Wednesday, August 25, 2010

The house history, Part II

Last post, we looked at the total number of house seats that both parties have held since 1988. This post, we look at what percentage each party got.

If parties got votes, which they EMPHATICALLY do not, as I have tried to patiently explain to a very smart British scholar who seems to miss the point of American politics.
But lets pretend for a minute that they do. This is what percentage of the votes candidates for both parties have gotten since 1988:
This shows much the same trend as the last chart: in 1994, the Republican Party got a slight advantage in the vote, probably due to a demographic shift with union voters and southern voters, which then reversed in 2006 and 2008, which could have been either a demographic shift, or an event-driven shift.
What it shows that is even more significant is how tenuous both party's hold on the house is, percentage wise. Most significantly, the 1994 "Republican Revolution" was not caused by an upswing in the Republican's percentage, but a downswing in the Democratic percentage. In 1994, the Republicans got 47.8% of the vote, hardly a "revolution". In fact, in this graph, there is only one year in which the Republican Party got more than 50% of the house vote, and that was 2004. Not that the Democratic Party has done much better, although the last two elections have had pretty good numbers.

There is a number of things that can happen this November, but based on this graph, I am going to guess that neither party will have much of an advantage in percentage, or in seats. A lot depends on whether the last two elections were about changing demographics, or about swing voters reacting to events.

In any case, my own guess based on both of these graphs, is that the election will go something like 50.1% to 49.9% (although, of course, numbers won't add to 100), with either party capturing the high number. Also, the party with the higher percentage might not win the house. Whichever party does win the house will win by a small margin of seats, probably around 5 seats.

And, the national media being what it is, the week after the election, whoever wins will be spun as a new NARRATIVE. If the Republicans manage to get 100,000 extra voters and 5 extra seats, it will be a NARRATIVE that the mainstream of the United States has refudiated BIG GOVERNMENT. If the Democratic party manages to swing those 100,000 votes and hold on to a 5 point advantage, the NARRATIVE will be that the mainstream of the United States has refudiated TEA PARTY EXTREMISTS. In either case, no such thing will have happened, and a new narrative will be found.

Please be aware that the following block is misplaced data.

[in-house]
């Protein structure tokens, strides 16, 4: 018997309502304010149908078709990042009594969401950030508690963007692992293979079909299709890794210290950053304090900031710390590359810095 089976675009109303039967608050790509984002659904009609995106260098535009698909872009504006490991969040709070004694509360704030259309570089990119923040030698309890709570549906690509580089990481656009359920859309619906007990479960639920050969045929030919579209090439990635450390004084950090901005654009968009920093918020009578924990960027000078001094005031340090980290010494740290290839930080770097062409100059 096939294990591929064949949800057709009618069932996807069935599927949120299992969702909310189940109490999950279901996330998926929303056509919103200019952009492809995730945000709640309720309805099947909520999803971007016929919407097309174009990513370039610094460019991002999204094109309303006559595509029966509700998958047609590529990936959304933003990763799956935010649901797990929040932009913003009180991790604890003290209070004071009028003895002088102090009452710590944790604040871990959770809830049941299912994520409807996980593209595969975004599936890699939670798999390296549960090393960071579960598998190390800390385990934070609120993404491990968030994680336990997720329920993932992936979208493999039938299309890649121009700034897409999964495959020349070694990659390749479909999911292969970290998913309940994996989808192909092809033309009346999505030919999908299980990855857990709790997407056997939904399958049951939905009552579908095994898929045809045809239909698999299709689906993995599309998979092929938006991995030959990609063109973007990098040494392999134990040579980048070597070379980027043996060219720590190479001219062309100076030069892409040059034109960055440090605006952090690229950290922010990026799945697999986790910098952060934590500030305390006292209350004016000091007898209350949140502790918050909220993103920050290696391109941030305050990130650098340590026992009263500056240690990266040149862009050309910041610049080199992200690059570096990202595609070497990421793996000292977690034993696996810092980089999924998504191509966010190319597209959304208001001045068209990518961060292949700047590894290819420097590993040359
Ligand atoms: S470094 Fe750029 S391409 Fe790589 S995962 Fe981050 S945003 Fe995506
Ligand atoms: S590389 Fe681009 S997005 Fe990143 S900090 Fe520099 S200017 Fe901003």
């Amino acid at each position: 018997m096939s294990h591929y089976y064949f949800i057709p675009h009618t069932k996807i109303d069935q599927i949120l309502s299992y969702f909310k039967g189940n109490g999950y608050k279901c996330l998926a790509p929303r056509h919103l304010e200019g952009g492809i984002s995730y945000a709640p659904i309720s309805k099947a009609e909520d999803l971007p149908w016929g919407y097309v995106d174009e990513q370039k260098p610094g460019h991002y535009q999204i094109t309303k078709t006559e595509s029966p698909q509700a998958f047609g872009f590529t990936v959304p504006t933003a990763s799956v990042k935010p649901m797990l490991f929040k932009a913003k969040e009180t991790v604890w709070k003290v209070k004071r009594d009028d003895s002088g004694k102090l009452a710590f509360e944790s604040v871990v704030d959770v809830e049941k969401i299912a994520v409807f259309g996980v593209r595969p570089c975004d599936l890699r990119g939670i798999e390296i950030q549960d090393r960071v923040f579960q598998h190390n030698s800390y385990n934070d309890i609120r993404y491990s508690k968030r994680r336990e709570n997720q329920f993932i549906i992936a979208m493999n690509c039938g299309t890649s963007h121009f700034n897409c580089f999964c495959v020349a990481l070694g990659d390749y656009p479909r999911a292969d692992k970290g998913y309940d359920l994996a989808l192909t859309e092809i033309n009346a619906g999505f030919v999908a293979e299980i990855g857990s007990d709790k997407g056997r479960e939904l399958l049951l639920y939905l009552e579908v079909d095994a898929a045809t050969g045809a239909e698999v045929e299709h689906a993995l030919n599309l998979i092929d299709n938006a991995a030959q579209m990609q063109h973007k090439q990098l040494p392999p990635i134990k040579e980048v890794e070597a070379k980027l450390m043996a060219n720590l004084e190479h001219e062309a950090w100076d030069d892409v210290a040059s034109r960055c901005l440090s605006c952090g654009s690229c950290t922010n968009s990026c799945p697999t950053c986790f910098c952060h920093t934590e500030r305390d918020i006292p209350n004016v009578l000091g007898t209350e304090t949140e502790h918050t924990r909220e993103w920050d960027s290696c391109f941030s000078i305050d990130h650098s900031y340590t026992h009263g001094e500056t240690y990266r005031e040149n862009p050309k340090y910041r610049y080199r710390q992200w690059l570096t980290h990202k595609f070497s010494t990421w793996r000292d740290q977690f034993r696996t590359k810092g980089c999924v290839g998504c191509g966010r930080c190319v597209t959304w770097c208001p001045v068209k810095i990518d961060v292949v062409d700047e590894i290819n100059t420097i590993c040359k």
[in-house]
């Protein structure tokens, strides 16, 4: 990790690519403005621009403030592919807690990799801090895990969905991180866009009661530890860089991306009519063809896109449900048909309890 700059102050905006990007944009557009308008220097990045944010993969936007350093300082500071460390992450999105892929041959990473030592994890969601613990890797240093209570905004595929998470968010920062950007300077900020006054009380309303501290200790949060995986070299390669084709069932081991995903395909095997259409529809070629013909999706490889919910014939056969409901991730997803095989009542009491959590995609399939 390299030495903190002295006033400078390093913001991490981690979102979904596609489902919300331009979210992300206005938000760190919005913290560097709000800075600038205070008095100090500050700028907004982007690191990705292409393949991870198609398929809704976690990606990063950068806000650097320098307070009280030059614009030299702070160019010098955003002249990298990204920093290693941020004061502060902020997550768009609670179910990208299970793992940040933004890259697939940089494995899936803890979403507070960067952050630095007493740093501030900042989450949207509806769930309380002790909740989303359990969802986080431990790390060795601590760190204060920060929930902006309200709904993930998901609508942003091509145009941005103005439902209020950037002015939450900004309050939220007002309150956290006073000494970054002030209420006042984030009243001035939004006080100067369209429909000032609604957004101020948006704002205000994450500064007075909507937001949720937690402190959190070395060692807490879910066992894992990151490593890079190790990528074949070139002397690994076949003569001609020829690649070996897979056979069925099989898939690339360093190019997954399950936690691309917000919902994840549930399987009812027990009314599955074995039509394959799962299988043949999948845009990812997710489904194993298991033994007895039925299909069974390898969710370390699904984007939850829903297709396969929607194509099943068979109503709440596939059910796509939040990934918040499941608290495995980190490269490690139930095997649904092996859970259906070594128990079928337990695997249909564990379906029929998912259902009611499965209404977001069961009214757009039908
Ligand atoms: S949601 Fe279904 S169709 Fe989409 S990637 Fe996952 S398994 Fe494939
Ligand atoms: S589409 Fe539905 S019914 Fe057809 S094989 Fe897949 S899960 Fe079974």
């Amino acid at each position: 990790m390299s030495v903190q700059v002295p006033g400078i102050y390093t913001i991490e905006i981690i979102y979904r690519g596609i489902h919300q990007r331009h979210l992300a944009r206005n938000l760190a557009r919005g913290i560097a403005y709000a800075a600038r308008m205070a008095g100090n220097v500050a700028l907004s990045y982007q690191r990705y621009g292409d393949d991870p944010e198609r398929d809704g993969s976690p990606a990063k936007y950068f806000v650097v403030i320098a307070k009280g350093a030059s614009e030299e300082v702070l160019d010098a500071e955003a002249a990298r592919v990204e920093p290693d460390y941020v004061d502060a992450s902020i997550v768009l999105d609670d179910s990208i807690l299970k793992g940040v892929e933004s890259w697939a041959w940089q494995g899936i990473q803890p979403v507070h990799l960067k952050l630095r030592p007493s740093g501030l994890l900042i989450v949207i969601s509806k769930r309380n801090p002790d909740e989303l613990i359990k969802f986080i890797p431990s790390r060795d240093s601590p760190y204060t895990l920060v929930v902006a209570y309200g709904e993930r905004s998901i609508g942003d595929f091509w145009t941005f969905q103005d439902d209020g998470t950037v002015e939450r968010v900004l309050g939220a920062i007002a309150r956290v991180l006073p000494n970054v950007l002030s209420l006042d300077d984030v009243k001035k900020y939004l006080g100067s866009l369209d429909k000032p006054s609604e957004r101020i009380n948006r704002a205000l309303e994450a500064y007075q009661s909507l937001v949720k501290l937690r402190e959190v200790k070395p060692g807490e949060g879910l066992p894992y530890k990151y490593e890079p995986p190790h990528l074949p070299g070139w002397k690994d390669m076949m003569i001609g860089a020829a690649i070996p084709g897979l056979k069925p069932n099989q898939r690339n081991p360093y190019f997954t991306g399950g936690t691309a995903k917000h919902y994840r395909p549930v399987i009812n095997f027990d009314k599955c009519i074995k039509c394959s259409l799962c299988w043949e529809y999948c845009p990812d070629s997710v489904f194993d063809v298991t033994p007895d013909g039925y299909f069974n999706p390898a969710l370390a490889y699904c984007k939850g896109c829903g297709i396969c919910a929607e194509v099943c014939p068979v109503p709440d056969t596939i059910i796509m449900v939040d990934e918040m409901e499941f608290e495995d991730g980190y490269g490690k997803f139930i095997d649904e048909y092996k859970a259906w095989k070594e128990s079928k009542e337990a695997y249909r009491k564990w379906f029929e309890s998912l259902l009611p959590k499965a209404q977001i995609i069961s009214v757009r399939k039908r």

Saturday, August 21, 2010

Back with a brief update

First, I am going to get around to deleting spam comments.

Second, I will be posting more data. At some point. I have had other things on my mind.
But! Here is something to tide you over.
As we look towards the 2010 house elections, there are two major trends: first, the demographic trend starting in the late 1980s, where the union voters in the midwest and the traditionally Democratic voters in the south switched to the Republican party. Second, there is the event driven growth of the Democratic Party in 2006 and 2008. The last two elections could also be demographic, as urban and educated voters switch to the Democratic Party.

So which is the "true" trendline? Ask me in a little under three months!

Saturday, June 26, 2010

I haven't forgotten.

I haven't forgotten this blog.

There will be more.

Maybe even soon.

Tuesday, May 4, 2010

And since I have already left the path: a bar graph

Once I have freed myself from the tyranny of confining myself to scatter plots, interesting questions have raised themselves. This one is demonstrated by a bar graph.
One of my conclusions about the "Core Electoral Votes" was that they showed that the election was indeed becoming more polarized. After thinking of ways to express this, I decided to make bar graphs showing the number of electoral votes that Obama scored a certain percentage of the popular vote in (This sentence does make sense). I then tried to find another electoral winner who had a similar-sized victory, and tried to break down their electoral votes down similarly. Although it is far from a good comparison, the best comparison to Obama's '08 victory was probably the first Bush, in '88. (2 candidates, similar numbers in popular and electoral votes).p some of the conventional wisdom:
This diagram confirms some conventional wisdom: elections are indeed becoming more polarized, at least as far as different regions of the country having different values. Bush in 1988 got more electoral votes than Obama did in 2008, but a great of them were in a narrow band between 50% and 55%. On either side of that, he fell off, getting below 45% in only a handful of states, and also getting over 60% in only a few states. The bar graphs form a triangle, of sorts. Obama, on the other hand, scored all over. His largest category for electoral votes was actually over 60%, and there are three separate peaks with two separate valleys. Even given his good popular vote and large electoral vote margins, there were areas that didn't move at all. The middle ground, between 45-55%, is much smaller than sense says it should be.

I think this does speak of polarization: in 1988, Massachusetts and Oklahoma might have different results, but the results would move together. Now, that is not the case.